Schools throughout the state will be opening their doors in the next few days. Despite the current surge in COVID-19, especially the Delta variant that appears to affect children more than the original strain of the coronavirus, Gov. Greg Abbott has issued an order banning schools from requiring students and staff to wear masks and take other precautions.

The federal Centers for Disease Control and Prevention has recommended that schools impose such requirements, and officials including President Joe Biden have specifically criticized Texas officials for preventing public schools from taking such precautions. The governor has ordered that all students must return to class — most families with valid concerns about the risks of catching the virus at school won’t have the option of taking remote classes, although the Texas Education Agency will allow remote learning for students who actually catch the disease.

The new rise in COVIC-19 cases has led to a new rise in parents saying they don’t want to send their children to school, and teachers saying they don’t want to go to work. This makes Abbott’s mandates regarding school attendance and virus protection unreasonable.

At the same time, people should remember that they are free to take their own precautions. Schools might be prevented from making classmates wear masks, but every student can choose to wear one and should be encouraged to do so.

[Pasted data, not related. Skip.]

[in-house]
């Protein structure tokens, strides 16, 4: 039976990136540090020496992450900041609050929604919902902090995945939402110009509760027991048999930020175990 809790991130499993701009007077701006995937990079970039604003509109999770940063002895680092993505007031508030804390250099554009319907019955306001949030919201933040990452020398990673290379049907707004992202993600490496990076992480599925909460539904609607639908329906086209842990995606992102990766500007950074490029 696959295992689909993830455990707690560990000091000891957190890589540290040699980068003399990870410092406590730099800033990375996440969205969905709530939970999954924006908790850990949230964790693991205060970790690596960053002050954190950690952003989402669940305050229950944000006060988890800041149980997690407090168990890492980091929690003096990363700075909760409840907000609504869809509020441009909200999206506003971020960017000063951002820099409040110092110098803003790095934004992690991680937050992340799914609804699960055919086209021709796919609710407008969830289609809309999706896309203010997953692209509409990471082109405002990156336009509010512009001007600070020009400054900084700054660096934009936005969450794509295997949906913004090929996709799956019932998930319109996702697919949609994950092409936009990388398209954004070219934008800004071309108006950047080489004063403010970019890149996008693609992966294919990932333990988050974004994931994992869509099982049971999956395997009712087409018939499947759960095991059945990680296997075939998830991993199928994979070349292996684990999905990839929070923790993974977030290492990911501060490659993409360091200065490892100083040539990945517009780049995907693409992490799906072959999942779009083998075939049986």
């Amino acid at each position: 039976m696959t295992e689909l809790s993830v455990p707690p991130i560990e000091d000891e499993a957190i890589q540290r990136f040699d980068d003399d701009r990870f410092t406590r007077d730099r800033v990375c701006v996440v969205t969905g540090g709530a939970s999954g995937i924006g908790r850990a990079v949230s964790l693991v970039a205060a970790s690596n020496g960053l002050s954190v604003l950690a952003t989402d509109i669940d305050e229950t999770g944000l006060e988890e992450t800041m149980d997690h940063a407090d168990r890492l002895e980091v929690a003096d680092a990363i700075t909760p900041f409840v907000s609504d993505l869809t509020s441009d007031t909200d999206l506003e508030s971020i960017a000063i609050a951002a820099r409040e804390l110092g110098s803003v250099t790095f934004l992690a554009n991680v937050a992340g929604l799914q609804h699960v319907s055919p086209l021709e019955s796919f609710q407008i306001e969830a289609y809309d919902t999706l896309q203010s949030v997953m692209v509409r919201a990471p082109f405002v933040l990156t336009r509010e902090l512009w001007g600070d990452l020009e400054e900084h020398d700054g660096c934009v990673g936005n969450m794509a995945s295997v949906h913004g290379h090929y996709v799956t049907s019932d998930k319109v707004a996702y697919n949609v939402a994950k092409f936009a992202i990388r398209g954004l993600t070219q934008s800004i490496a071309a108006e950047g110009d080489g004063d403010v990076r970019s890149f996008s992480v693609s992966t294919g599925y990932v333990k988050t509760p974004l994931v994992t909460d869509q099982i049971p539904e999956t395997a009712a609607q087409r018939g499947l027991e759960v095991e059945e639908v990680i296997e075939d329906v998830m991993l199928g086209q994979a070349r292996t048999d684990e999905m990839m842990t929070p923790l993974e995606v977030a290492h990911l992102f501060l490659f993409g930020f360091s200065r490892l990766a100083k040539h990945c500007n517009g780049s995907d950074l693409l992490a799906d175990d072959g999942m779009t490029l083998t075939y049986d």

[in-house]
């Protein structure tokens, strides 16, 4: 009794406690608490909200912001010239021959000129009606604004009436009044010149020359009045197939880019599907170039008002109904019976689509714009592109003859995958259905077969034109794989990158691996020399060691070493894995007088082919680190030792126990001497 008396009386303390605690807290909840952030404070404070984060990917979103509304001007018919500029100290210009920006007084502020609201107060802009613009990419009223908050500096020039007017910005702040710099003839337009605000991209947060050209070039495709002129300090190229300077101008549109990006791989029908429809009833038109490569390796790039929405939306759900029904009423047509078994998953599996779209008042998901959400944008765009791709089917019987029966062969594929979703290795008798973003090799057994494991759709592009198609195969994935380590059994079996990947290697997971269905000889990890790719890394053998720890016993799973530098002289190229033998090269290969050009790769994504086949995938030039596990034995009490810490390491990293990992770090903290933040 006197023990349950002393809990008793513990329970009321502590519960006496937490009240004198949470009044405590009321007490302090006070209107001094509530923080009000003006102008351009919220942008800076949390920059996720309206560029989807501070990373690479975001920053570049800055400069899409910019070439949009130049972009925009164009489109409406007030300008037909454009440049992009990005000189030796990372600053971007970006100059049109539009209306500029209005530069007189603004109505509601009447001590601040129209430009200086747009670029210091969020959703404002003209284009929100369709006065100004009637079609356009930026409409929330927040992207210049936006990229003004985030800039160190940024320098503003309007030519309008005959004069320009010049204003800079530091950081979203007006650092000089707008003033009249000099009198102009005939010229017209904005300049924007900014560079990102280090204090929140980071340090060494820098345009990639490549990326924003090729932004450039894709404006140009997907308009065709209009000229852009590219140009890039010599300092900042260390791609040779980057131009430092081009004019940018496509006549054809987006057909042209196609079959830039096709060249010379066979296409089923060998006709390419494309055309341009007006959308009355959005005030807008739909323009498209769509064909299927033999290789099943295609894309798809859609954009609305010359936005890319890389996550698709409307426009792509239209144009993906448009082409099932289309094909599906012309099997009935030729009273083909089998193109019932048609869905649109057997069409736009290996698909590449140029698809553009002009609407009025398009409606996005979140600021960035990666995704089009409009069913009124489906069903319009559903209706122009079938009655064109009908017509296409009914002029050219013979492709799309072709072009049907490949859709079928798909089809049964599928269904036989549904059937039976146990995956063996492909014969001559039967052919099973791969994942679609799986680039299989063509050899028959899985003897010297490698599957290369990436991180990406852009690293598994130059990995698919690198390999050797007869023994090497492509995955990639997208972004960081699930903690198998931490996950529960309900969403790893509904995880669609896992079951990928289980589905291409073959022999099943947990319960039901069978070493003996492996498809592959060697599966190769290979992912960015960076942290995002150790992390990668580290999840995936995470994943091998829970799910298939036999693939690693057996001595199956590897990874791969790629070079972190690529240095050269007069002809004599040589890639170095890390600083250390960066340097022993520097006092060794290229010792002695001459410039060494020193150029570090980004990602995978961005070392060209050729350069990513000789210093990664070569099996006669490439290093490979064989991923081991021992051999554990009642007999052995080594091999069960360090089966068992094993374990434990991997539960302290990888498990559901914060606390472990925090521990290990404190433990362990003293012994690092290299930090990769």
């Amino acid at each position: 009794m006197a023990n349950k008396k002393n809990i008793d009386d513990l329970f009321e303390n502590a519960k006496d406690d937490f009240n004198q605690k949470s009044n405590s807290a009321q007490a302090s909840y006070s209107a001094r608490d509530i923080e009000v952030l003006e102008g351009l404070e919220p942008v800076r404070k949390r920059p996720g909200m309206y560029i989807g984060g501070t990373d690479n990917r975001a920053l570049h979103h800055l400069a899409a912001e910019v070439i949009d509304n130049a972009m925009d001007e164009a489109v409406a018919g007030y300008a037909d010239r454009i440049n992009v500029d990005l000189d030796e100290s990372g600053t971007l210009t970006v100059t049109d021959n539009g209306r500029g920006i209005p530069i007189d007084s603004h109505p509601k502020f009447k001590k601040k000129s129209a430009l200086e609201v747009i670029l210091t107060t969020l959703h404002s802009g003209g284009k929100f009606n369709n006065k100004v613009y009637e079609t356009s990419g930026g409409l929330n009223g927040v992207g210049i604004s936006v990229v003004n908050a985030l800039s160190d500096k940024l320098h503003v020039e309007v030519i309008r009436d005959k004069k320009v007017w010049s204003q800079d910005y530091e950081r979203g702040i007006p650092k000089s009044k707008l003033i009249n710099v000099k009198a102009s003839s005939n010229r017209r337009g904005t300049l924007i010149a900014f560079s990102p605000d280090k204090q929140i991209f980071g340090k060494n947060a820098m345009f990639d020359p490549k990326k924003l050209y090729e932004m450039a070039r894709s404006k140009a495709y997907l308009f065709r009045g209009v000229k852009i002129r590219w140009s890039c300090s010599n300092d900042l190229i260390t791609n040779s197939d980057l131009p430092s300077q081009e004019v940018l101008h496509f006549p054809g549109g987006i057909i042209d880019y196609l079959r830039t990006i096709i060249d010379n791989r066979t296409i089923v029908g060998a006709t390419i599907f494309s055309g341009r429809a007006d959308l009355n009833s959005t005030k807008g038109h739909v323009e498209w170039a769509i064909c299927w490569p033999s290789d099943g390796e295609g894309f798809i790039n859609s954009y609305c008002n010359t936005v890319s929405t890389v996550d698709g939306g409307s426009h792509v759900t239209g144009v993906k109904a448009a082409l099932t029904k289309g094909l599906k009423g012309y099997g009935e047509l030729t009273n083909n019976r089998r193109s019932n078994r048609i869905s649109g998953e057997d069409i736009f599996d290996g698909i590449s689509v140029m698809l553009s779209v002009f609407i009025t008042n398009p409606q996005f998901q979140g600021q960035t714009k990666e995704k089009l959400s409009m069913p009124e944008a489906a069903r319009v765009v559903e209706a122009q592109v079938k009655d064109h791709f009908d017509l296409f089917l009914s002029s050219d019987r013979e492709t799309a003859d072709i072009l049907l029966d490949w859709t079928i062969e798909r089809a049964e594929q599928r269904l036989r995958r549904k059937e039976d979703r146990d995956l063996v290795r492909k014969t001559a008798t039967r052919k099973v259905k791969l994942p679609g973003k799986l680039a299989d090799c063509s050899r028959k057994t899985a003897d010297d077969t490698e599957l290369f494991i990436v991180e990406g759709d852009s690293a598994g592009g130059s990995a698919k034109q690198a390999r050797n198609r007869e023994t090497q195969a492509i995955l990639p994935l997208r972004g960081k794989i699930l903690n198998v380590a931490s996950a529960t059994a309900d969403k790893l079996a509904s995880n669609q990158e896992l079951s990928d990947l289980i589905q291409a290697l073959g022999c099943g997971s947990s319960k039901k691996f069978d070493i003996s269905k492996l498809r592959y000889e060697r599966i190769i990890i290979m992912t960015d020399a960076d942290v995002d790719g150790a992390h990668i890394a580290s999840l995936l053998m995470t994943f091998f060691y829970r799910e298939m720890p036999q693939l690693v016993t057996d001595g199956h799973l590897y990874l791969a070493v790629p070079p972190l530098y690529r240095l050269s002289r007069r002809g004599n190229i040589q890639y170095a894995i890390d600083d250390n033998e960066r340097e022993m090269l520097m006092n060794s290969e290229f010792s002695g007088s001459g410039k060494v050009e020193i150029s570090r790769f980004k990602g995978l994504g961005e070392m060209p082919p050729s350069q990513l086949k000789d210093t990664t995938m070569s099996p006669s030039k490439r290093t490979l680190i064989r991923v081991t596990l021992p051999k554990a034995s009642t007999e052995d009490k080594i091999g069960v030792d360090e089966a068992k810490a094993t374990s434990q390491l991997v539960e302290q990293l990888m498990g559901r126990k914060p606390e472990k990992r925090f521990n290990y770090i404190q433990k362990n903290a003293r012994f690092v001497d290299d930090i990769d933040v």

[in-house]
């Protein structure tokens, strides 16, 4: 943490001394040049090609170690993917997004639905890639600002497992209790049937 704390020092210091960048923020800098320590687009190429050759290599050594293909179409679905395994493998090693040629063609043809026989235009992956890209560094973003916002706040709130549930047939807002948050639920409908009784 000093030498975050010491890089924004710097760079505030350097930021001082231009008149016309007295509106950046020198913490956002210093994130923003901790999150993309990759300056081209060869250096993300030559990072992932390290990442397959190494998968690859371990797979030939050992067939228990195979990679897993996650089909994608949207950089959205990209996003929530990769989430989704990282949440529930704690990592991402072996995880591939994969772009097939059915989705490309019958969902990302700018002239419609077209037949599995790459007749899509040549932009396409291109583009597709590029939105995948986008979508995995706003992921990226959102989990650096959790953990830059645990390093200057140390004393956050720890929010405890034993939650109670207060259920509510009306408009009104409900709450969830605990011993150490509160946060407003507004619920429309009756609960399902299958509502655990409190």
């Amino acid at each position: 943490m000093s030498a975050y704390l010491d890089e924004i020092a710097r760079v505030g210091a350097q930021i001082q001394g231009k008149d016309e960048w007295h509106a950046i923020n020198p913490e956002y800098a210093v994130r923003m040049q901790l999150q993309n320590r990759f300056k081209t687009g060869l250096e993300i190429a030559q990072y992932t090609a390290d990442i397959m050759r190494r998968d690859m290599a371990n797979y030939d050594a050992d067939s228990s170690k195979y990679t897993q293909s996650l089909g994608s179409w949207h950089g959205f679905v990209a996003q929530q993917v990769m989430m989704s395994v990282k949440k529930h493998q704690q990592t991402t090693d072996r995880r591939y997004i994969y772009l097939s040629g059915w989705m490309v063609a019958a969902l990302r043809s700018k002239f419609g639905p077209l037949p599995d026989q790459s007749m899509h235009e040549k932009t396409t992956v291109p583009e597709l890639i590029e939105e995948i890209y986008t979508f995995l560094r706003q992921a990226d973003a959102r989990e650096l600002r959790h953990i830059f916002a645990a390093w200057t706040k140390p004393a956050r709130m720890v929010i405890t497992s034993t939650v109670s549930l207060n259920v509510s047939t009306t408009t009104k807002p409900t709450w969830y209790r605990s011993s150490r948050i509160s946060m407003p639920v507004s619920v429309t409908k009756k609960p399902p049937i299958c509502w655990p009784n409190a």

In addition to federal officials, teachers associations, school boards and other officials and state residents have voiced their opposition to the governor’s prohibition. Some, including Houston school district, which is the state’s largest, have suggested that they might consider defying the order.

Abbott has said that if they do, they won’t receive state funding for the school year. That essentially is the limit of what he can do, although Attorney General Ken Paxton has shown a penchant for filing lawsuits against any agency that runs counter to state officials’ wishes.

This leaves the matter largely in the hands of families themselves. While school attendance is compulsory, the governor can’t physically force every family to send their children to class if they fear the health risks involved. Likewise, no one can prevent families from choosing to give their children masks to wear in class, or teachers from wearing them. In fact, the CDC points this out and encourages families to make their own decisions regarding their personal safety.

Abbott also has waived contract tracing requirements with regard to COVID-19. Schools normally are expected to inform parents of disease outbreaks and other health issues on campus, but they don’t have to make public any information regarding how many students and employees, if any, are carrying the disease. We trust, however, that school officials recognize the value of releasing such information, and do so on their own.

The risks of COVID-19 are well documented. If all people and families take responsibility for their own safety and take whatever precautions they deem necessary, it shouldn’t matter whether masks are required, or if such requirements are prohibited.

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